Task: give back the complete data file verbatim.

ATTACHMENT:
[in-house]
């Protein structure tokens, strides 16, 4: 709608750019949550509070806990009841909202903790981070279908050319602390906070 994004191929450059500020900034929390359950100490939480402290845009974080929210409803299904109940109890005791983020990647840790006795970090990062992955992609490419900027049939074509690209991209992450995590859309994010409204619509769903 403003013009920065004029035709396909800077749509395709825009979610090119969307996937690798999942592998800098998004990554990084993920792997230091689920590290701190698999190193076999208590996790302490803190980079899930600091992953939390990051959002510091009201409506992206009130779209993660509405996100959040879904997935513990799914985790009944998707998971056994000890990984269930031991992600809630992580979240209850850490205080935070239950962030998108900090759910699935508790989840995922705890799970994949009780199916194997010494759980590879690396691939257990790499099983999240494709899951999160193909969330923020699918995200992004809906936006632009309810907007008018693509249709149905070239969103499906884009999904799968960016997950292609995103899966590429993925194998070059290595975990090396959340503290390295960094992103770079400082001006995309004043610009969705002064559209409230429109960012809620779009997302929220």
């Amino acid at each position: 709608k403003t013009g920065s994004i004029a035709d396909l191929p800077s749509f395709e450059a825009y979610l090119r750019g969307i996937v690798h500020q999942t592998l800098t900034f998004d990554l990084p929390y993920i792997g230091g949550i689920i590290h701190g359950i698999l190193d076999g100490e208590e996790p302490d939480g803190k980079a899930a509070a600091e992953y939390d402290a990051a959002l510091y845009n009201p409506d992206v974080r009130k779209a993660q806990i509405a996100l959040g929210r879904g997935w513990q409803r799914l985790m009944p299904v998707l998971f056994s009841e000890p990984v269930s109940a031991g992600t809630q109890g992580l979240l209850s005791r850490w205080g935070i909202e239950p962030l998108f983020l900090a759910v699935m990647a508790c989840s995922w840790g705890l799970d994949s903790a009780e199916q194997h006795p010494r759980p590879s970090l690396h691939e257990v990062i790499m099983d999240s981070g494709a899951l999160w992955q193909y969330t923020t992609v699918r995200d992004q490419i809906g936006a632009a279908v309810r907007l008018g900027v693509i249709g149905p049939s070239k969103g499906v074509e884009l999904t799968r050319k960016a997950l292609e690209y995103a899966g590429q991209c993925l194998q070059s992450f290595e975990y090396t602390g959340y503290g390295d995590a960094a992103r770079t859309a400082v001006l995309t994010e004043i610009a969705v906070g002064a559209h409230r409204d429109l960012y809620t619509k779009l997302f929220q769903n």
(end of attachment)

[in-house]
């Protein structure tokens, strides 16, 4: 709608750019949550509070806990009841909202903790981070279908050319602390906070 994004191929450059500020900034929390359950100490939480402290845009974080929210409803299904109940109890005791983020990647840790006795970090990062992955992609490419900027049939074509690209991209992450995590859309994010409204619509769903 403003013009920065004029035709396909800077749509395709825009979610090119969307996937690798999942592998800098998004990554990084993920792997230091689920590290701190698999190193076999208590996790302490803190980079899930600091992953939390990051959002510091009201409506992206009130779209993660509405996100959040879904997935513990799914985790009944998707998971056994000890990984269930031991992600809630992580979240209850850490205080935070239950962030998108900090759910699935508790989840995922705890799970994949009780199916194997010494759980590879690396691939257990790499099983999240494709899951999160193909969330923020699918995200992004809906936006632009309810907007008018693509249709149905070239969103499906884009999904799968960016997950292609995103899966590429993925194998070059290595975990090396959340503290390295960094992103770079400082001006995309004043610009969705002064559209409230429109960012809620779009997302929220």
């Amino acid at each position: 709608k403003t013009g920065s994004i004029a035709d396909l191929p800077s749509f395709e450059a825009y979610l090119r750019g969307i996937v690798h500020q999942t592998l800098t900034f998004d990554l990084p929390y993920i792997g230091g949550i689920i590290h701190g359950i698999l190193d076999g100490e208590e996790p302490d939480g803190k980079a899930a509070a600091e992953y939390d402290a990051a959002l510091y845009n009201p409506d992206v974080r009130k779209a993660q806990i509405a996100l959040g929210r879904g997935w513990q409803r799914l985790m009944p299904v998707l998971f056994s009841e000890p990984v269930s109940a031991g992600t809630q109890g992580l979240l209850s005791r850490w205080g935070i909202e239950p962030l998108f983020l900090a759910v699935m990647a508790c989840s995922w840790g705890l799970d994949s903790a009780e199916q194997h006795p010494r759980p590879s970090l690396h691939e257990v990062i790499m099983d999240s981070g494709a899951l999160w992955q193909y969330t923020t992609v699918r995200d992004q490419i809906g936006a632009a279908v309810r907007l008018g900027v693509i249709g149905p049939s070239k969103g499906v074509e884009l999904t799968r050319k960016a997950l292609e690209y995103a899966g590429q991209c993925l194998q070059s992450f290595e975990y090396t602390g959340y503290g390295d995590a960094a992103r770079t859309a400082v001006l995309t994010e004043i610009a969705v906070g002064a559209h409230r409204d429109l960012y809620t619509k779009l997302f929220q769903n």